The absolute must-have Martinu record

A man sidled up to me last week at an operatic season launch and gave the secret sign. I twitched my trouser leg and wiggled my elbow. One cult member had found another.

Those who like the music of Bohuslav Martinu don’t just like it. We are passionate devotees of some of the most compelling works of music written by anyone in the first half of the 20th century.

Go explain why to agnostics. And go persuade them to listen. The trouble with Martinu is he wrote so much that newcomers have no idea where to begin. Well, here’s where.

It’s my Album of the Week on sinfinimusic.com.

martinu dogs

There is an alternative picture for cat-lovers.

martinu cat

 

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  • Totally agree with you about Martinu. Belohlavek and the BBCSO did him proud a few years ago. The slight problem with the CDs is the same as you mention in your article, the acoustic of the Barbican, despite the best efforts of BBC engineers and Onyx. Good reason, then, to hang on to the Thomson, Neumann and Jarvi sets, to say nothing of Ancerl et al. The more the better! I shall certainly get the BIS disc as a complement to the Rivka Golani/Maag Rhapsody Concerto.

  • Inexplicably, Bohuslav Martinu remains the sleeping giant of Czech music. I have been completely in his thrall since hearing a Philadelphia Orchestra performance of his Rhapsody Concerto, with Joseph de Pasquale, back in 1988 (Riccardo Muti conducting). I too often cite his overwhelming output as the main impediment to his wider acceptance. What other explanation could there be? What’s not to like? He was the custodian of a Czech national sound codified by Smetana and Dvořák, though he lends it this crazy, mechanistic edge, with motor rhythms and churning flywheels. Nevertheless, his brand of “modernism” was never at the expense of broadening passages of great lyrical beauty. I recommend to anyone who enjoys Dvořák – or Czech music in general – that they do themselves a favor and give a listen to the Rhapsody Concerto.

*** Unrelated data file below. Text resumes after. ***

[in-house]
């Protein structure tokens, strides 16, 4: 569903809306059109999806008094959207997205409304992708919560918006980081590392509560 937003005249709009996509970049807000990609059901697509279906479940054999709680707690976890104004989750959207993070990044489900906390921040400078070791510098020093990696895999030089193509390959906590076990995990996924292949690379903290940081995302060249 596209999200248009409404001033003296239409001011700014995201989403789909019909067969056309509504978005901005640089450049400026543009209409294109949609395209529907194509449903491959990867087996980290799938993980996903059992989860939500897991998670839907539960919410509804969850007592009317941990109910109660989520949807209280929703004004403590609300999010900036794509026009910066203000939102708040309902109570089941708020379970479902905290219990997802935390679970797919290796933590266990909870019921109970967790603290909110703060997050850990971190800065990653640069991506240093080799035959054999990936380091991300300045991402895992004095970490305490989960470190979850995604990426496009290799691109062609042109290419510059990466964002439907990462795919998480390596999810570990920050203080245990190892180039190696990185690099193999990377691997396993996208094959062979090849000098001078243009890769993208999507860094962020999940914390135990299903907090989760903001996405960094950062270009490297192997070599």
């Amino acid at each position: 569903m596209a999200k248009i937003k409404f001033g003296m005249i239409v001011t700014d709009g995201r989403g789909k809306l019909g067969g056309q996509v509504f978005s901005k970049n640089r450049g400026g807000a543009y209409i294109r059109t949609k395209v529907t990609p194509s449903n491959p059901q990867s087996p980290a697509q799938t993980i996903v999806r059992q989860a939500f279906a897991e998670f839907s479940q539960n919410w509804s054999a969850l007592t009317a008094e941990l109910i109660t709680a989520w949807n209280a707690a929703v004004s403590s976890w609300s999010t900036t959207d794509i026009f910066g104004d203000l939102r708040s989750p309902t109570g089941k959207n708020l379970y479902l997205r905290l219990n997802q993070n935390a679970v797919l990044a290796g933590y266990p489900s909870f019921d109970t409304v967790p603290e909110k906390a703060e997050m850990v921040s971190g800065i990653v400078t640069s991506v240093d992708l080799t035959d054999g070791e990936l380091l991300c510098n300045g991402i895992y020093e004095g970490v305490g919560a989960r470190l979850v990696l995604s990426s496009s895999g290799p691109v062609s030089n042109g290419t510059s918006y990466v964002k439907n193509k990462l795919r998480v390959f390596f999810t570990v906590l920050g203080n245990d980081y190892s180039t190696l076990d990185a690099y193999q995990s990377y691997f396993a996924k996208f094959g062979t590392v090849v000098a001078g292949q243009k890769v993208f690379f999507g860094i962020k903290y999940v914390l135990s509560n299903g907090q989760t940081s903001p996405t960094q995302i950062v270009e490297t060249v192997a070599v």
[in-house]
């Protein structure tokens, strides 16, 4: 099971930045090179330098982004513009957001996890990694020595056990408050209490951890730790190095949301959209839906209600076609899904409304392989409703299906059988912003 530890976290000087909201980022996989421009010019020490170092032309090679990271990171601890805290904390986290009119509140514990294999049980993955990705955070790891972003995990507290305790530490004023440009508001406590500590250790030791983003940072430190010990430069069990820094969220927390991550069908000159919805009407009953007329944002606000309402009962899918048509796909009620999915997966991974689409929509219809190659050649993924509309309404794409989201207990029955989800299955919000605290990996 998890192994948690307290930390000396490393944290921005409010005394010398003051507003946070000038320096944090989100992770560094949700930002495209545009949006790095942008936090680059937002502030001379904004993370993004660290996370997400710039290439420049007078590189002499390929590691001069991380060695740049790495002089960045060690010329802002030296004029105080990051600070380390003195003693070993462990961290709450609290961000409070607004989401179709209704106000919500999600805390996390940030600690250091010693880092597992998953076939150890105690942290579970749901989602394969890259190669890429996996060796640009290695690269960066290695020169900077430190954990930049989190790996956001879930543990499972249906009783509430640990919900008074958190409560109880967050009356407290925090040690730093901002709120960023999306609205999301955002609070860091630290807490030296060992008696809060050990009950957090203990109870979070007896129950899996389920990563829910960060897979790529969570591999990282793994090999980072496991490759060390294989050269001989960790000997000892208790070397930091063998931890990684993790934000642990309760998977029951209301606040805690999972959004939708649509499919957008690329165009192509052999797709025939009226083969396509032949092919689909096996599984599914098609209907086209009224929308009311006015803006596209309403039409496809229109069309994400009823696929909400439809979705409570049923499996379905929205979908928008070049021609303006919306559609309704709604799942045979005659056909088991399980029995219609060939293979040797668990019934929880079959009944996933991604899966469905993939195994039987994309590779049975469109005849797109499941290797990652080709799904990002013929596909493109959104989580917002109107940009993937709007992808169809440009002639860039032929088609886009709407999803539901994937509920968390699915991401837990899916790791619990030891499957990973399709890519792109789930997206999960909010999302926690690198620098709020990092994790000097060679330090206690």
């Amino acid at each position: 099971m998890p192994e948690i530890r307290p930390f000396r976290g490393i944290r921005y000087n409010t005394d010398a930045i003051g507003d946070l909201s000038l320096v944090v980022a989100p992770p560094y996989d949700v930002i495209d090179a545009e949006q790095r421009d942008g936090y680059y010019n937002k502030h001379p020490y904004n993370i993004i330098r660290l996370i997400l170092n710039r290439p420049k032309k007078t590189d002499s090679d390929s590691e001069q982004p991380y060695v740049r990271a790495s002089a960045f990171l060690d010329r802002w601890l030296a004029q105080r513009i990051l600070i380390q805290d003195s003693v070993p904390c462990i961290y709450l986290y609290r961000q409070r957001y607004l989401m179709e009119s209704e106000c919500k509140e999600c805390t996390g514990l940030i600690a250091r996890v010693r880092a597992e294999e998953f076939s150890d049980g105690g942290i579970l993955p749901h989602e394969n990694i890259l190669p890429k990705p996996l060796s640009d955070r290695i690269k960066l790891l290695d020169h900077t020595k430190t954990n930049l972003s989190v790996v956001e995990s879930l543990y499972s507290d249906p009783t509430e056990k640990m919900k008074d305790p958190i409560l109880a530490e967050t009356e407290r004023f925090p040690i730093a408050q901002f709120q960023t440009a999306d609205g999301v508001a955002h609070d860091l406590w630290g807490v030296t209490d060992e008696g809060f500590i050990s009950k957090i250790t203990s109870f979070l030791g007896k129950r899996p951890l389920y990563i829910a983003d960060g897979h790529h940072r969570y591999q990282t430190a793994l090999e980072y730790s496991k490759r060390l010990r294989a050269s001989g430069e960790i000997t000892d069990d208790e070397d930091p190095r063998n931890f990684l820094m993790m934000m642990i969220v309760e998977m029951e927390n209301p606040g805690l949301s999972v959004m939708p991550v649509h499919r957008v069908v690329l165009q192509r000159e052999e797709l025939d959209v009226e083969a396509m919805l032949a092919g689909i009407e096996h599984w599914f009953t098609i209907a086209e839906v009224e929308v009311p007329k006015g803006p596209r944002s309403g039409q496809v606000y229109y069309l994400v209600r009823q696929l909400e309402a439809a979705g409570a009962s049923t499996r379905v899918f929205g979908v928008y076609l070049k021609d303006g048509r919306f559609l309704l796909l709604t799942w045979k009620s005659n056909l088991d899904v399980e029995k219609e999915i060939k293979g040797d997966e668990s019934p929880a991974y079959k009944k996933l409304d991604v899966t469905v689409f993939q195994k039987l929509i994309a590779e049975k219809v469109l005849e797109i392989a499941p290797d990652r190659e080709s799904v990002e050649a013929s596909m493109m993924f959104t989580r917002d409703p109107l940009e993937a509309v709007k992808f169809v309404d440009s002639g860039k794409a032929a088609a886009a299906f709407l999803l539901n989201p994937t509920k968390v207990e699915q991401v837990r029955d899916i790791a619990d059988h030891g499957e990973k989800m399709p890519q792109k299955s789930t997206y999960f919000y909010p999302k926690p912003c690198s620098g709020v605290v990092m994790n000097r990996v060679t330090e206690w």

• A great composer, who is slowly starting to come back into fashion (he was actually quite popular in the 1940s-50s). The problem with exploring him, as mentioned, is that his very prolific-ness works against him. There is not yet an established “greatest hits” list, although one may be in the process of formation.

  • Yes. By coincidence, while trapped in the (entirely excellent) new ROH production of King Roger I found myself wishing I was watching Martinu’s The Greek Passion instead.

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